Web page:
UK manufacturing reports strong exports for 2017 first quarter
UK manufacturing got off to a much stronger start to the year than expected, defying firms’ own expectations and providing a much-needed boost to confidence, recruitment and investment. So says the Ql 2017 Manufacturing Outlook from the EEF, and accountancy and business advisory firm BOO LLP.
The survey reports positives across all the sector’s key indicators, with output and orders exceeding all expectations. The balance of firms reporting an uplift in output (31 °/o) and orders (29°/o) is double what was expected, with the output balance hitting its highest level since Q3 2013. Importantly, all UK manufacturing’s sectors are seeing this positive trend.
The figures demonstrate manufacturer’s ability to make hay while the sun shines, with firms capitalising on a broad-based export recovery fuelled both by the drop in the value of Sterling, and an improvement in the economic performance of key markets. A balance of 54% of manufacturers report positive demand conditions in Europe while, overall, just a fifth of firms are yet to see any pick up in overseas markets.
Business confidence, has recovered since the EU referendum, and is now at a level last seen in 2015. This, coupled with the fact that firms are much busier and enjoying higher demand than they had expected, is supporting an increase in employment and investment intentions as firms strive to meet capacity requirements.
At the same time, with the crash in sterling driving higher input costs, manufacturers report that they are continuing to push through price hikes, with more still to come as they seek to alleviate pressure on margins. Domestic customers are bearing the brunt of these and this will clearly not be lost on the Bank of England, which monitors inflation.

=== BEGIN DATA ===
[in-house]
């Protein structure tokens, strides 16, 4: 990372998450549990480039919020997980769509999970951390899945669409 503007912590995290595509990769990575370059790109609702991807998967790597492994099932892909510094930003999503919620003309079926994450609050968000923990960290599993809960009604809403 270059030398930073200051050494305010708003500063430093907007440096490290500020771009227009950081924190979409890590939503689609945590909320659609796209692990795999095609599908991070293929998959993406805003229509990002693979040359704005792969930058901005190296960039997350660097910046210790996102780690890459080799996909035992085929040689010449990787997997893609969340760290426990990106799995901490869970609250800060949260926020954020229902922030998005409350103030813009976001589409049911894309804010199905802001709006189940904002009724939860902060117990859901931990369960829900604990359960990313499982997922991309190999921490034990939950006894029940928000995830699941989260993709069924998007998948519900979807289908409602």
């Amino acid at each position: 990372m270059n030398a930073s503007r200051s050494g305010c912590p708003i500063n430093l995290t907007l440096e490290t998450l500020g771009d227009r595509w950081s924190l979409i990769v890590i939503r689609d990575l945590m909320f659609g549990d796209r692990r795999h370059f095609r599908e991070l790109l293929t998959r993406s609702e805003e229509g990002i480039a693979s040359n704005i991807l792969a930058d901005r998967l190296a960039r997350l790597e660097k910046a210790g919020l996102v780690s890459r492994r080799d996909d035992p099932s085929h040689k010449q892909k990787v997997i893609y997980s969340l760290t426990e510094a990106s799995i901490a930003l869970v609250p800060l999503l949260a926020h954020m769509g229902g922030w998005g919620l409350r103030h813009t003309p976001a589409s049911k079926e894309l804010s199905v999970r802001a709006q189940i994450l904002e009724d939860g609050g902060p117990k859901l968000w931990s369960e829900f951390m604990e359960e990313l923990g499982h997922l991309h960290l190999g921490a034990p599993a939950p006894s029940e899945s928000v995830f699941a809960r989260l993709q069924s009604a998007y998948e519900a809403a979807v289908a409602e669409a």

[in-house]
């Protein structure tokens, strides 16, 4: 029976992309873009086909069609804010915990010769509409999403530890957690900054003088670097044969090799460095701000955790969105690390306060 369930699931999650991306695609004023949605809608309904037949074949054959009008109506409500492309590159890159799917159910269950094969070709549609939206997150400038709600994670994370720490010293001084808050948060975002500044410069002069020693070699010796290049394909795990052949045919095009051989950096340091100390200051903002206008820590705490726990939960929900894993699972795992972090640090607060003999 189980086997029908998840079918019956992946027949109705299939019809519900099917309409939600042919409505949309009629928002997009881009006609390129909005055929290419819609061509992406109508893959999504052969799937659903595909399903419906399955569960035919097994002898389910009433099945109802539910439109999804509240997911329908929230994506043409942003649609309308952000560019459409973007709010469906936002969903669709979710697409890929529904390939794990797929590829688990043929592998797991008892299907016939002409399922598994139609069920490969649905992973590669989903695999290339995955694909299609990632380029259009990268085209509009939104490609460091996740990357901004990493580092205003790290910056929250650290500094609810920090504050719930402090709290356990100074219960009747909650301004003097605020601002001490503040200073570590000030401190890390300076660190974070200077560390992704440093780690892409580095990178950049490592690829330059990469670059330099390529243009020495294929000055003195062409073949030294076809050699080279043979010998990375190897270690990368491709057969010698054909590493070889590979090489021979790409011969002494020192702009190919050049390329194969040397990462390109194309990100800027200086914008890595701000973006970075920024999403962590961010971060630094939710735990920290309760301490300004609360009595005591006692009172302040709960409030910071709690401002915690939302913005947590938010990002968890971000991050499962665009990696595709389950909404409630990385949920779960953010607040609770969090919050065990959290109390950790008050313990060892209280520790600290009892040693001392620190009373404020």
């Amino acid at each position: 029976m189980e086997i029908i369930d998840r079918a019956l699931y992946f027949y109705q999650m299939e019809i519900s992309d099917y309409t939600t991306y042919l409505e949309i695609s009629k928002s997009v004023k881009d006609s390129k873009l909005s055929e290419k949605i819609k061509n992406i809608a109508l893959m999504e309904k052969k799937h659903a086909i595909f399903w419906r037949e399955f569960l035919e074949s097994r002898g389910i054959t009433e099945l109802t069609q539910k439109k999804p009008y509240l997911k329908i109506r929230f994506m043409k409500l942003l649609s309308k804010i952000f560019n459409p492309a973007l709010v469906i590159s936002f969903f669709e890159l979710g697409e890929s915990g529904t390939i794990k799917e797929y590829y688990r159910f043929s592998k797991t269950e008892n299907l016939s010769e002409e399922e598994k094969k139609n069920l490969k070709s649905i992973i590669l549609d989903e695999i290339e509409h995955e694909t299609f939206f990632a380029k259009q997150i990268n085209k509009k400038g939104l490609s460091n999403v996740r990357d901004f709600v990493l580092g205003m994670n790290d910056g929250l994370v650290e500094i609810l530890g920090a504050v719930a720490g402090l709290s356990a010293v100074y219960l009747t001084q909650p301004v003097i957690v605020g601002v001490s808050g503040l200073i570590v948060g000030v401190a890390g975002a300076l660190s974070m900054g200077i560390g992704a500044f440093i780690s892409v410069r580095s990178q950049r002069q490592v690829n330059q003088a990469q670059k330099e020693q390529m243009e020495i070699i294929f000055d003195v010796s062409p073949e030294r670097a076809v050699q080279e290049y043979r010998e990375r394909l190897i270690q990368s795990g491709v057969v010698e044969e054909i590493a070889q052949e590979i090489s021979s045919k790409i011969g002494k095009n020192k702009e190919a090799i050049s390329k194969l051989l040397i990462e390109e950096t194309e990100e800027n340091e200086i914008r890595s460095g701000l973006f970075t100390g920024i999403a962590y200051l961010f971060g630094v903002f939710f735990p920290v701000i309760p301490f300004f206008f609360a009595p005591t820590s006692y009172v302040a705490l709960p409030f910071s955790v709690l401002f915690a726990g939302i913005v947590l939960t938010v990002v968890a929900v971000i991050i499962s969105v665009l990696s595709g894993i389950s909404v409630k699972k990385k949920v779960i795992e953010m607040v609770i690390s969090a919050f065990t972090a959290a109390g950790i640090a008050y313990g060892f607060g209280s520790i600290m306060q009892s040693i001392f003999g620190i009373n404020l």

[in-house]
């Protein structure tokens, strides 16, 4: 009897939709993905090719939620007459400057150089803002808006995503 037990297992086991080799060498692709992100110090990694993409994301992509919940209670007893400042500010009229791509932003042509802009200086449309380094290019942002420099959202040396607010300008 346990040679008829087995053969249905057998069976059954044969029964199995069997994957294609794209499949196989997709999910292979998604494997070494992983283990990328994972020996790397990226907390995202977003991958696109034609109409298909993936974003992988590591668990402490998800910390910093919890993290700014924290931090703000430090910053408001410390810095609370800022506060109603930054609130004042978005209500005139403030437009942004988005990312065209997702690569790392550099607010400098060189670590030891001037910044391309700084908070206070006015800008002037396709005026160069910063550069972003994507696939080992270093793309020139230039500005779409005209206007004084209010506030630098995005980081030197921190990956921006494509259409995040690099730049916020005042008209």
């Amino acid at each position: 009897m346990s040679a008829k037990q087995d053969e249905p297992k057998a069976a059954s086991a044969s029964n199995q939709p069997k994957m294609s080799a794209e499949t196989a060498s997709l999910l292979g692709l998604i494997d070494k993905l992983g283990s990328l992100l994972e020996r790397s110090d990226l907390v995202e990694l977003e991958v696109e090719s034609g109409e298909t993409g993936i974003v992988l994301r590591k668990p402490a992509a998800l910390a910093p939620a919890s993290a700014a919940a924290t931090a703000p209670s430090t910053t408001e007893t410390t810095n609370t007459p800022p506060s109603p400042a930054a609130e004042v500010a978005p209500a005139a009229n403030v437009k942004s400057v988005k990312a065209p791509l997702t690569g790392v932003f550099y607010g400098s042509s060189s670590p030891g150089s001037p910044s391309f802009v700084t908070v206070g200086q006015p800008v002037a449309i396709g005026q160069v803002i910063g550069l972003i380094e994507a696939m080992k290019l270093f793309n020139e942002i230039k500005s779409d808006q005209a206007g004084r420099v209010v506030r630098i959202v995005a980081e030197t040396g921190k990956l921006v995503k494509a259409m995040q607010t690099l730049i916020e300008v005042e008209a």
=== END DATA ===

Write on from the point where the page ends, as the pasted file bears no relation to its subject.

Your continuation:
With the positive and broad based trend looking set to continue into the next quarter, EEF has revised its growth forecasts upwards to 1.0°/o for manufacturing and 1.8°/o for GDP. At the same time, EEF warns that manufacturers still face short, medium and longer-term risks including uncertainty from forthcoming European elections, the new Trump administration, and Brexit.
Encouragingly, all UK regions have reported growth in manufacturing output in the first quarter of 2017. Output gains also appeared to be stronger than in the past quarter across most UK regions, with the East of England being the only exception.
Looking forward, output balances for the next three months remain in positive territory across the UK, consistent with strong expectations for new orders. A broad-based improvement in business confidence has also translated into better investment and employment prospects.
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